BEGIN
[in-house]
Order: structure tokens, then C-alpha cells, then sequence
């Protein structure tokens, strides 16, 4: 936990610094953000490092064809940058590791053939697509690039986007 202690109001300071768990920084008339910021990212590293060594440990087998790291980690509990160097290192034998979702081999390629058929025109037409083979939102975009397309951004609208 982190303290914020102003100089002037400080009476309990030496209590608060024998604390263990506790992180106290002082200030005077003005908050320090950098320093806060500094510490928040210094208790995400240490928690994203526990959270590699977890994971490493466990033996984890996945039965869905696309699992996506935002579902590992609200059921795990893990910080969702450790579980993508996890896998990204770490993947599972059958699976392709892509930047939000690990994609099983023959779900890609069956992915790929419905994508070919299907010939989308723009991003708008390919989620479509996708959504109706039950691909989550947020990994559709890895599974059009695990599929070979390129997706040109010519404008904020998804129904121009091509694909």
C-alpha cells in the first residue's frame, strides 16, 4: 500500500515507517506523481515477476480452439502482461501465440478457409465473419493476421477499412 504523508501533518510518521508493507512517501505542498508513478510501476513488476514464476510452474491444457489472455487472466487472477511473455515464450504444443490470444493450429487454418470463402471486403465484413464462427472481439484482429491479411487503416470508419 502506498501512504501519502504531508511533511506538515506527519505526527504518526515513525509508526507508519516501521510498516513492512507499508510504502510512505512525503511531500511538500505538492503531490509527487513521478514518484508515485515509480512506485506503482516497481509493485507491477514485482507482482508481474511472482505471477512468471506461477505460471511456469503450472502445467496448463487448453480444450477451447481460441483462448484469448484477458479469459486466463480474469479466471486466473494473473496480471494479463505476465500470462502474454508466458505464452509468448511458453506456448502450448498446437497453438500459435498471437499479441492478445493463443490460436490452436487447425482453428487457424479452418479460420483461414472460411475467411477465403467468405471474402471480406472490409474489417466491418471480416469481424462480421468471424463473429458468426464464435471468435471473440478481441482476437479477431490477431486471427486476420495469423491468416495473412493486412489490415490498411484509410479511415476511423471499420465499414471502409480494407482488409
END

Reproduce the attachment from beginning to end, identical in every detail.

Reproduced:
[in-house]
Order: structure tokens, then C-alpha cells, then sequence
């Protein structure tokens, strides 16, 4: 936990610094953000490092064809940058590791053939697509690039986007 202690109001300071768990920084008339910021990212590293060594440990087998790291980690509990160097290192034998979702081999390629058929025109037409083979939102975009397309951004609208 982190303290914020102003100089002037400080009476309990030496209590608060024998604390263990506790992180106290002082200030005077003005908050320090950098320093806060500094510490928040210094208790995400240490928690994203526990959270590699977890994971490493466990033996984890996945039965869905696309699992996506935002579902590992609200059921795990893990910080969702450790579980993508996890896998990204770490993947599972059958699976392709892509930047939000690990994609099983023959779900890609069956992915790929419905994508070919299907010939989308723009991003708008390919989620479509996708959504109706039950691909989550947020990994559709890895599974059009695990599929070979390129997706040109010519404008904020998804129904121009091509694909």
C-alpha cells in the first residue's frame, strides 16, 4: 500500500515507517506523481515477476480452439502482461501465440478457409465473419493476421477499412 504523508501533518510518521508493507512517501505542498508513478510501476513488476514464476510452474491444457489472455487472466487472477511473455515464450504444443490470444493450429487454418470463402471486403465484413464462427472481439484482429491479411487503416470508419 502506498501512504501519502504531508511533511506538515506527519505526527504518526515513525509508526507508519516501521510498516513492512507499508510504502510512505512525503511531500511538500505538492503531490509527487513521478514518484508515485515509480512506485506503482516497481509493485507491477514485482507482482508481474511472482505471477512468471506461477505460471511456469503450472502445467496448463487448453480444450477451447481460441483462448484469448484477458479469459486466463480474469479466471486466473494473473496480471494479463505476465500470462502474454508466458505464452509468448511458453506456448502450448498446437497453438500459435498471437499479441492478445493463443490460436490452436487447425482453428487457424479452418479460420483461414472460411475467411477465403467468405471474402471480406472490409474489417466491418471480416469481424462480421468471424463473429458468426464464435471468435471473440478481441482476437479477431490477431486471427486476420495469423491468416495473412493486412489490415490498411484509410479511415476511423471499420465499414471502409480494407482488409